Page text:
Clean hands could save your life

    I have a gift for you. It’s a story about hand washing. It just might save your life.

    Prior to the mid-1800s, hand washing was not only ignored, it was soundly ridiculed. A young Hungarian physician, Ignaz Semmelweis (later referred to as the “father of antiseptic procedures”), protested loudly in favor of cleanliness, placing particular emphasis on the importance of hand washing in hospital settings.

    Remarkably the concept continued to be rejected by the public and physician colleagues. Ultimately Dr. Semmelweis was dismissed from hospital employment because of his unwavering position that hands must be well washed prior to performing any procedure. Undeterred, he continued to advocate loudly for hand washing (with a chlorinated lime solution), and public and professional reaction continued to be dismissive. In fact, his ideas were so resoundingly rejected that he was declared insane and committed to a mental asylum. (Honest, I got this from a very reliable source.)

    Today’s physicians and surgeons would probably have their mental status questioned if they did not adhere to hand-washing protocols. Here’s a case in point. At Walter Reed National Military Medical Center, every department in the hospital reportedly has a “hand-washing monitor,” someone who conducts “passive surveillance and measures adherence to hand hygiene standards.” In fact, that kind of monitoring is increasingly present in any well run hospital environment.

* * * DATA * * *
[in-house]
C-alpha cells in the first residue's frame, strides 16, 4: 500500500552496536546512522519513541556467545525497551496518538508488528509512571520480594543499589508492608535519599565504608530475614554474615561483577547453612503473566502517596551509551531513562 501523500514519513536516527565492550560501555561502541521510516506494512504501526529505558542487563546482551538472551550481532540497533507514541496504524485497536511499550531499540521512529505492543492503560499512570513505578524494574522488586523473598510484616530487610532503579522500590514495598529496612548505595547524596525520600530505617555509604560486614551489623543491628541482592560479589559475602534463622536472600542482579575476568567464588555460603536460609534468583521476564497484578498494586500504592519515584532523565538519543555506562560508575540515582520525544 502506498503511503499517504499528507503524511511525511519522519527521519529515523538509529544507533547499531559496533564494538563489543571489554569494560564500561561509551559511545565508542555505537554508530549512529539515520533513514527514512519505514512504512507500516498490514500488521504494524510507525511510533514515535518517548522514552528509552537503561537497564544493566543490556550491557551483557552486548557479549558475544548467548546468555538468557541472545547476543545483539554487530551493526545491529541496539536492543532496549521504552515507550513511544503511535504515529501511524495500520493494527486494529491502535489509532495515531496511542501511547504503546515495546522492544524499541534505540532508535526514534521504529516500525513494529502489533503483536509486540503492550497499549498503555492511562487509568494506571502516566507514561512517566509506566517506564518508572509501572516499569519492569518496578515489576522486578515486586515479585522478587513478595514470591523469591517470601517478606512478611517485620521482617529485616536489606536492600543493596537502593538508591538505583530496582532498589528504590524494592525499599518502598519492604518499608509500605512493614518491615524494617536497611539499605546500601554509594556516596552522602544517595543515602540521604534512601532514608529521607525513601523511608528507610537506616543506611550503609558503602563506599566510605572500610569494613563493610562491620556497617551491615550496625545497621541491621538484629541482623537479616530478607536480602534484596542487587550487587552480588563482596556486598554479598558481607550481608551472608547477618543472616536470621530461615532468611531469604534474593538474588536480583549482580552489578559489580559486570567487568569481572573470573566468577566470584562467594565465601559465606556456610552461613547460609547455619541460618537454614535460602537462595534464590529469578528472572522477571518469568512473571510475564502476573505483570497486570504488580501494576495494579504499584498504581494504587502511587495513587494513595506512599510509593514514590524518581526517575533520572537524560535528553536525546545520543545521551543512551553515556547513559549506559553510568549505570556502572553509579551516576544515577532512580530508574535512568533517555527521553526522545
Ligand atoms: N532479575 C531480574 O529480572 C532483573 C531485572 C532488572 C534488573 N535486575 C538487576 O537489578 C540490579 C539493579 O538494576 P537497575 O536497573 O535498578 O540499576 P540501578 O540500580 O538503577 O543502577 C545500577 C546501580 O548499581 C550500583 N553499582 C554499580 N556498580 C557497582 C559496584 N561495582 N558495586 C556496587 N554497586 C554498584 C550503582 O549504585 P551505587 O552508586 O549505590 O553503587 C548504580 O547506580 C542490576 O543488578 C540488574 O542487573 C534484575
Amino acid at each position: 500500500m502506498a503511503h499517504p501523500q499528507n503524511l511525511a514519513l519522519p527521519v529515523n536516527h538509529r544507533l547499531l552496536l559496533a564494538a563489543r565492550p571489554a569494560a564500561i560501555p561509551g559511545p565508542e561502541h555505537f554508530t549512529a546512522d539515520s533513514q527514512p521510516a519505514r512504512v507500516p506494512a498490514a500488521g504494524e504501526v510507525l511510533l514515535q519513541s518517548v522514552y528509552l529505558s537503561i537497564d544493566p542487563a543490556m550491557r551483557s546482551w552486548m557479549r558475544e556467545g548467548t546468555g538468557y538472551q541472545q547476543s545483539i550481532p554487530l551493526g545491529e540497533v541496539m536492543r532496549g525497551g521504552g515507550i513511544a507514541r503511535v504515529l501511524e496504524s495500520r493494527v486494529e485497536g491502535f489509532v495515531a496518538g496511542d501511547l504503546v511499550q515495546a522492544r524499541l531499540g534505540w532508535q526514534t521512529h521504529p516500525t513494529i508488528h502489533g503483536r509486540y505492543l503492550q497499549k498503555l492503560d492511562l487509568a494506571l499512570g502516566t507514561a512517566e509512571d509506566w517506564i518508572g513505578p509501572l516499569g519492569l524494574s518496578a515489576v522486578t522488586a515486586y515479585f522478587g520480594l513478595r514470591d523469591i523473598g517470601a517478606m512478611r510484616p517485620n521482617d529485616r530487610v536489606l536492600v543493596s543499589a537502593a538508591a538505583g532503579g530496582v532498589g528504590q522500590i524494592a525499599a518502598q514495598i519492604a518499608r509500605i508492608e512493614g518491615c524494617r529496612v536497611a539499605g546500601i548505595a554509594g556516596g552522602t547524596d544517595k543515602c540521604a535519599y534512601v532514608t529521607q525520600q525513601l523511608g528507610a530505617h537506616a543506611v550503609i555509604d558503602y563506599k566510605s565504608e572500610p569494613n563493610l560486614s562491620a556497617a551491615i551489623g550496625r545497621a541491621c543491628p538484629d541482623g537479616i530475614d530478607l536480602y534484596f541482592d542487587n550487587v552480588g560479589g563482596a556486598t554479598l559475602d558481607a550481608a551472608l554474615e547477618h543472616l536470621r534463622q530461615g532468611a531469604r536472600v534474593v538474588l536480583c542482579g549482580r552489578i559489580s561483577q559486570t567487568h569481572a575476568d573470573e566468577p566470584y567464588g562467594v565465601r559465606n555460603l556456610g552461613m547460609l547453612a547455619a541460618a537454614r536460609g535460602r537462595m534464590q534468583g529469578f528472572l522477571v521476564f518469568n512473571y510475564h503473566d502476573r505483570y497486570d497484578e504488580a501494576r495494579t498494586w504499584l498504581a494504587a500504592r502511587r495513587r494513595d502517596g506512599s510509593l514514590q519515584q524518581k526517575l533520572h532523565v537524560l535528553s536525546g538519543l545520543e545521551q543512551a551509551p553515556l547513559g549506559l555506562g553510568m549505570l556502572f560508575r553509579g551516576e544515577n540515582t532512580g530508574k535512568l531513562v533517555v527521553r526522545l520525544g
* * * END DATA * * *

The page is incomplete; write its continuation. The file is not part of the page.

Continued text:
History has numerous examples of epidemics caused by diseases that could have been prevented by better hand washing. Historians with a health bent will passionately argue that empires have been destroyed by infectious disease. And infection control is part of what explains the dramatic increases in life expectancy in the last several decades.

    As older adults, we are in particular need of hand-washing rigor. As we age, we are more vulnerable to infection. Our immune systems are more easily impacted by bacteria from something we have touched or someone who has touched us. We have the potential to become ill more easily than we did as young and middle-aged adults, and we may not display the typical signs of infection (such as a high fever) until we become seriously ill.

    Here’s one of the simple but powerful infection control suggestions. If you find yourself, or someone you love, in a hospital setting, ask all hospital staff treating you, and ask any visitors to your hospital room, to wash their hands (15 to 20 seconds, with soap, warm water and lots of friction). Request they do that before touching you (hugs included). I know, it seems excessive, and you may be reluctant or even unable to make that request. But maybe someone who cares about you could just place a little sign by your hospital bed asking that everyone do this — put a little happy face on the sign.

    I think you can expect your health providers will wash often and well. But you may need to remind them. (And again, smile when you do that.) For those loving, nonmedical types who hover nearby when you’re ill and provide comfort and support, don’t hesitate. Prompting friends and family to get used to washing well might give them a better chance of staying infection-free when it’s their turn to be hospitalized.

    — Sharon Johnson is executive director of Age-Friendly Innovators Inc. Reach her at

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